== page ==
Early in the year we decided to cover our entire vegetable patch with a thick mulch of barley straw. If you plan to do this, it is advisable to look for organic straw as it will not contain any chemical and pesticide residue. We put on a good foot across the whole area.
This week it was time to plant out a few of our seedlings and we raked the straw to the side of the beds, to have a look at the soil underneath. Much to our astonishment, all the weeds were eliminated or very much weakened. Instead of spending hours pulling up nettles, creeping buttercups, docks and couch grass, we pulled out a few bleached and struggling specimens. Even the roots had withered and weakened so much most of them were very easy to remove. We had been planning to keep the straw on the beds but there is no need now as the soil is perfect and will be filled completely with desirable plants in a couple of weeks. Any weeds seeds that germinate will be very easy to hoe off. The straw will not be wasted however, but will live on as mulch on the paths around the garden.
In honour of the Native Americans we planted a big patch with the three sisters, corn, winter squash and beans. These crops grow beautifully together, the corn stalks providing tall sturdy support for the beans and the squash trailing across the ground, keeping it cool and shaded with very little competition from weeds. It is also a great way to keep the soil healthy as the three plants come from different plant families. There is much less risk of plant disease with a polyculture like this. We will add a few flowers to the mix as well, to attract all the lovely little pollinators.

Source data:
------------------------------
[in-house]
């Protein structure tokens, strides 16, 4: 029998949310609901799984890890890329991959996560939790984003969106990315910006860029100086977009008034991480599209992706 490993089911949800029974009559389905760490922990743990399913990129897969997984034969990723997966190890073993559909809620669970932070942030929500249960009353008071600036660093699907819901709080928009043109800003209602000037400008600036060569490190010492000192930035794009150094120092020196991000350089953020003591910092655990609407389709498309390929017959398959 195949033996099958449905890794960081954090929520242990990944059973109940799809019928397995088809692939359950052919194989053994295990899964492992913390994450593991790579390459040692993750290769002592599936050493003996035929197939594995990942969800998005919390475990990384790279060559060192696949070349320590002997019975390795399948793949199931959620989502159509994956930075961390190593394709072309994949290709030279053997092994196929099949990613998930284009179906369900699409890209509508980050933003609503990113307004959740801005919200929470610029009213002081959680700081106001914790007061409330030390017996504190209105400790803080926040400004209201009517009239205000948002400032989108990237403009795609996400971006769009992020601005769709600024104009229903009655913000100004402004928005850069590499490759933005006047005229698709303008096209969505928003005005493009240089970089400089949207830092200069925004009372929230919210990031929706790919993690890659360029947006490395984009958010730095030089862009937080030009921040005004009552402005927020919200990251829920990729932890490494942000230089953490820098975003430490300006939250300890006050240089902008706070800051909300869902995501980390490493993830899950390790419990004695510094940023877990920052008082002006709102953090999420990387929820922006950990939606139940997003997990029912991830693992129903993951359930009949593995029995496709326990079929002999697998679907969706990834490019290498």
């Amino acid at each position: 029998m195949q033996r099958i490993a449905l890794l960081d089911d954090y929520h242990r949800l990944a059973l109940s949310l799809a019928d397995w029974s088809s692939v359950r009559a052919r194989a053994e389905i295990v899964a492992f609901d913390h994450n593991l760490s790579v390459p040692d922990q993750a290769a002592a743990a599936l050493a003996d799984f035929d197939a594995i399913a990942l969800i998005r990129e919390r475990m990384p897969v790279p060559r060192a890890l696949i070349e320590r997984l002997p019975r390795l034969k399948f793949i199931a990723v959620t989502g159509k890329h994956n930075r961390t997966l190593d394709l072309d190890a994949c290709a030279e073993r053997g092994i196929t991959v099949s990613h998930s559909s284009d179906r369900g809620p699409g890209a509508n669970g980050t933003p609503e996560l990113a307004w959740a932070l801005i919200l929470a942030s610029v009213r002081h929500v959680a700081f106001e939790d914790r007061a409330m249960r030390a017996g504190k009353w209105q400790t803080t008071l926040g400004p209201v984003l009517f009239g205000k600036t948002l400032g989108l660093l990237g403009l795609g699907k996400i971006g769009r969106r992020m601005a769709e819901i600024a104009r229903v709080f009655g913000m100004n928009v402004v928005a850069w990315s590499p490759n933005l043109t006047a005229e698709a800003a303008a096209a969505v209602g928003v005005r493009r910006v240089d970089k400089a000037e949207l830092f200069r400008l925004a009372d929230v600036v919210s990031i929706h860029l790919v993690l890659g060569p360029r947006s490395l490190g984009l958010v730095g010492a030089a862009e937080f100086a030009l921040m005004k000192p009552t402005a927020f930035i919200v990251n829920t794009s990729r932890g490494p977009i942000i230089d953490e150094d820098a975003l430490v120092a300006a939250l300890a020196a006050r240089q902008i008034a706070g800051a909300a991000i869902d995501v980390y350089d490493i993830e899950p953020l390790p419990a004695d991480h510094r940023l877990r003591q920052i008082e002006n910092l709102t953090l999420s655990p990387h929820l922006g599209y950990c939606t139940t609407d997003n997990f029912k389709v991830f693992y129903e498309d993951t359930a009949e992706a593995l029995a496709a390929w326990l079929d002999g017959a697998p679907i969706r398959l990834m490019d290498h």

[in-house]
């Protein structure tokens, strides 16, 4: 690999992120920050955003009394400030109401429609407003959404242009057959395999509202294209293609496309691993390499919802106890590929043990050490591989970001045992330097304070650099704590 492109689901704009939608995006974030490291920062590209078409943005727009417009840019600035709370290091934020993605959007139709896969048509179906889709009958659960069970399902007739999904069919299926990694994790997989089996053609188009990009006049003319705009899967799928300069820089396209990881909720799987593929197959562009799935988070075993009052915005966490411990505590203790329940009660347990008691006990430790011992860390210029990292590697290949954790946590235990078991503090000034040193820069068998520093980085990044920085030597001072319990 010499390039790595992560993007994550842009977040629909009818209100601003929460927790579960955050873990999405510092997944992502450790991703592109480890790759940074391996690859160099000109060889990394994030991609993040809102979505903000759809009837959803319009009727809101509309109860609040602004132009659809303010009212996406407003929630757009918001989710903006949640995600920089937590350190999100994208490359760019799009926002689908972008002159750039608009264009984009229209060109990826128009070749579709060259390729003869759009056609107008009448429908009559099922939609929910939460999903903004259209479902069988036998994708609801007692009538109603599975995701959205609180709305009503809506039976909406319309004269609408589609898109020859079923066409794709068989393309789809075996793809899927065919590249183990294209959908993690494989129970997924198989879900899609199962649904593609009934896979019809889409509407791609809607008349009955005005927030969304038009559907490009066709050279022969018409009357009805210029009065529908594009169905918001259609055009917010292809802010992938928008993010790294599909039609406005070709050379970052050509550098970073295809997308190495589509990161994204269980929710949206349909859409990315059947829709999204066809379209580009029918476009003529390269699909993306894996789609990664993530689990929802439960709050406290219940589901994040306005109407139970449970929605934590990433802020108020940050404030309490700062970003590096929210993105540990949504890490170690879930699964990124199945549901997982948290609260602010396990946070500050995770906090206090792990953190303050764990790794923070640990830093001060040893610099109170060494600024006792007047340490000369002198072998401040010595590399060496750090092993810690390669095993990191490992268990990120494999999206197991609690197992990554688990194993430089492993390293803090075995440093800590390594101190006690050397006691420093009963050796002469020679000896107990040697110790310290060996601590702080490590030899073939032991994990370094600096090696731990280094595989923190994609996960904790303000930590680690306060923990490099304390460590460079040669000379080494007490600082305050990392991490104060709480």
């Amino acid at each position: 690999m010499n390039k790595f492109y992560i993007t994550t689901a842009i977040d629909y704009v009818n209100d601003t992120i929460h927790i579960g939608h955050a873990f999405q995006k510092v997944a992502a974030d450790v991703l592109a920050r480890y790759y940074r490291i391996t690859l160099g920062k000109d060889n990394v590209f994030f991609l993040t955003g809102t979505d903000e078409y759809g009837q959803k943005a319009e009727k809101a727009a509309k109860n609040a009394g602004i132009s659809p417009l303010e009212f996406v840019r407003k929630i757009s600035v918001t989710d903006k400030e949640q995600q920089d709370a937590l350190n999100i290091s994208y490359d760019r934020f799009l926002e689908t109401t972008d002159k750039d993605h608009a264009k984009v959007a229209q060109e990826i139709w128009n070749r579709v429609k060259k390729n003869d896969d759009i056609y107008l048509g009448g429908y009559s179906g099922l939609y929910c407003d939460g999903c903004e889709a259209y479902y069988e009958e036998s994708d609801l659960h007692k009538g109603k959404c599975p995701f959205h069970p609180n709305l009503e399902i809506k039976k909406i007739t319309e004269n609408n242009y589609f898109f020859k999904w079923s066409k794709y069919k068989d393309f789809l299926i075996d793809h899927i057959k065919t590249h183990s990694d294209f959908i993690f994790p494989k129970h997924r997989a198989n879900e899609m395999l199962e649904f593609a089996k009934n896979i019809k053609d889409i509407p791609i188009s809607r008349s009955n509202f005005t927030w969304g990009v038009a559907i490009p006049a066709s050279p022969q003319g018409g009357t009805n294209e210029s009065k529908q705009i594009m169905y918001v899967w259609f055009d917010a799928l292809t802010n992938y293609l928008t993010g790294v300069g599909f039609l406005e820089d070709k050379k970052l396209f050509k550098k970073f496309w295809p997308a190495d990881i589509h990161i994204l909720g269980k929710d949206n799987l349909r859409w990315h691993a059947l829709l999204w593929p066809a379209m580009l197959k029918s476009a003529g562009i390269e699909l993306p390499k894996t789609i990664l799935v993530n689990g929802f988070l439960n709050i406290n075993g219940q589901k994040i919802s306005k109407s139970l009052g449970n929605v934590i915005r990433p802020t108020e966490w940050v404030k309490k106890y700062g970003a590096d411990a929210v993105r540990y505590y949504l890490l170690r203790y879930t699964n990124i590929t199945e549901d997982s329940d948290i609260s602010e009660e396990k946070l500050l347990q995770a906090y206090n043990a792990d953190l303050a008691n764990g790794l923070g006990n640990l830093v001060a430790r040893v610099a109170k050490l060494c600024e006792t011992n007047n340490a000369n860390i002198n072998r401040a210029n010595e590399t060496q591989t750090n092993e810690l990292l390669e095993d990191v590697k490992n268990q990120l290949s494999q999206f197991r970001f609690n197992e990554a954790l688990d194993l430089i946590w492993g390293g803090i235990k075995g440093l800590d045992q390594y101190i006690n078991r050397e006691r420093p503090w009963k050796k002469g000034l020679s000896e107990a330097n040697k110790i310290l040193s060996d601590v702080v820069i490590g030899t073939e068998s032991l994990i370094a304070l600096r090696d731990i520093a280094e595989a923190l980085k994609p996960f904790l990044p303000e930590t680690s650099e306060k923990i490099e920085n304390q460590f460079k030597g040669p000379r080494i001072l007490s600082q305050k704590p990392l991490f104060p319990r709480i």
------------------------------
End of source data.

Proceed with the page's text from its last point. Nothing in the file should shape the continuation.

We choose to grow two field corn varieties, fiesta and bloody butcher, as they are able to withstand our cold and blustery climate a lot better than sweet corn varieties. Because corn is wind pollinated it is good to grow it in blocks and not long straight lines. The plastic bottles are a great protection against wind damage while the plants are small. For our winter squash we planted an Italian variety called marina di Chioggia. We have grown this beauty before and it is very tasty and can store for months. We added some broad beans and dwarf French beans to complete our three sisters planting.
Elsewhere in the garden lots of colourful explosions are taking place. In between our garden work sessions we walk around marvelling at the speed of growth and the beauty of it all. The garden is full of frogs, newts, birds, butterflies, bees and other creatures; all enjoying the beautiful May sunshine. By the looks of it, it’s shaping up to be a wonderful summer in the garden.